http://www.consumeraffairs.com/news04/2008/07/mark_to_market.html
http://www.business.cch.com/bankingfinance/focus/news/Subprime_WP_rev.pdf
http://www.factcheck.org/elections-2008/who_caused_the_economic_crisis.html
http://www.qjae.org/journals/qjae/pdf/qjae1_1_1.pdf
http://www.prospect.org/cs/articles?article=the_bubble_economy
http://banking.senate.gov/conf
http://www.businessweek.com/magazine/content/08_40/b4102000409948.htm
http://www2.standardandpoors.com/portal/site/sp/en/us/page.topic/indices_csmahp/0,0,0,0,0,0,0,0,0,1,1,0,0,0,0,0.html
http://www.gao.gov/new.items/d051009sp.pdf
http://www.business.cch.com/bankingfinance/focus/news/Subprime_WP_rev.pdf
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Posted 10/2/08
The funny thing is we still have no oversight over the Federal Reserve at all they work completetly independant from our government. Let me restate this the people who ISSUE our money we have NO oversight over. The fed who can set our interests rates, print up more dollars increasing inflation tax, (Alan greenspan creating the bubbles by keeping interests rates artificially low encourging risky loans) zero audits. Now I have to believe the Bernake and Henry Paulson idea to buy up this bad debt to help the economy but what is odd is the time they decided to do this right at elections and the failure of congress or these 2 presidents for coming up with any alternatitive solution to this. I was very happy when this got defeated on monday and hopefully it gets defeated on Friday. To get $700 billion we going to have to lol borrow money from the banks and issue the money to the banks but we are charged interest for this. Why o why do we keep allowing the fed to increase inflation and debase the currency with no supervision is beyond me.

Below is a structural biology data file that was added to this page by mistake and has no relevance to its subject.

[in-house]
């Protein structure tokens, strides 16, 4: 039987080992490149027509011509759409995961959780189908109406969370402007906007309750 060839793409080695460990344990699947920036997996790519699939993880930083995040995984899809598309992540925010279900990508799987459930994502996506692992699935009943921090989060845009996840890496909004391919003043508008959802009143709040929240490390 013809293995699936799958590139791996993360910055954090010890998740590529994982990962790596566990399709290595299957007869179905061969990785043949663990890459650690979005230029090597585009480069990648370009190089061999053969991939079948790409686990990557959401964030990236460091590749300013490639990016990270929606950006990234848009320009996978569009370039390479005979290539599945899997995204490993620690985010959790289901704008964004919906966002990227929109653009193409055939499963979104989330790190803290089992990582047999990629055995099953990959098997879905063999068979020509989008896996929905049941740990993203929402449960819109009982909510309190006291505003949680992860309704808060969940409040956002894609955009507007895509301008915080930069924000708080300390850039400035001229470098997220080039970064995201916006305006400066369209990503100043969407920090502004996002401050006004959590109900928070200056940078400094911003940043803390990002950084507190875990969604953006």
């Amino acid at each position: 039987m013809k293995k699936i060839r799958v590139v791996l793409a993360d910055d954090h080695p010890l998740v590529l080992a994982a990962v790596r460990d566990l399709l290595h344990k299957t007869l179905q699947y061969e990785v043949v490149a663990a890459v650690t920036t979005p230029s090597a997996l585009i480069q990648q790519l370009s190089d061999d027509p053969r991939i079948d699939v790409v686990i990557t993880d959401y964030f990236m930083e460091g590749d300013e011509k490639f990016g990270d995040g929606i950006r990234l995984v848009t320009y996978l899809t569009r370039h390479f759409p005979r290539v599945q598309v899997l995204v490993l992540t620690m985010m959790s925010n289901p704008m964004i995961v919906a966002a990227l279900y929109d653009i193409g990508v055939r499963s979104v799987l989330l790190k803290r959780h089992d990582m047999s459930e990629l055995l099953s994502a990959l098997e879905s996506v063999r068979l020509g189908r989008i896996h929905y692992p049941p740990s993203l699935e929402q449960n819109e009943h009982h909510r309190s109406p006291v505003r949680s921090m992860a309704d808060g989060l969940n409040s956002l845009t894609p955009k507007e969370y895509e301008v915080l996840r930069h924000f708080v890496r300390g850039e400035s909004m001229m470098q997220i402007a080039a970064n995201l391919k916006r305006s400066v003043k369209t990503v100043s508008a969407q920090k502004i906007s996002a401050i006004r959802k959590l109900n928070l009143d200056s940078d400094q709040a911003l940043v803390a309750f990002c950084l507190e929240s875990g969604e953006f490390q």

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Posted 10/2/08 , edited 10/2/08


just today, i looked at the guiness world record 2008, and America has the biggest national debt, about a couple trillion, i think it was 9 trillion, my friend wrote down a link to the treasury. like you said(or the secretary of treasury) its a good thing, and yet we're at a crisis, bush on the other hand, what has he accomplished?, i'll show you a list(got it from a websitem, which might not be true) of his accomplishment. read his accomplishment, if dont know if you agree or not, but uh, some of them look like dictatorship. (BTW this was in a 'what bush's resume would look like')


Attacked and took over two countries.

Spent the surplus and bankrupted the treasury.

Shattered record for biggest annual deficit in history.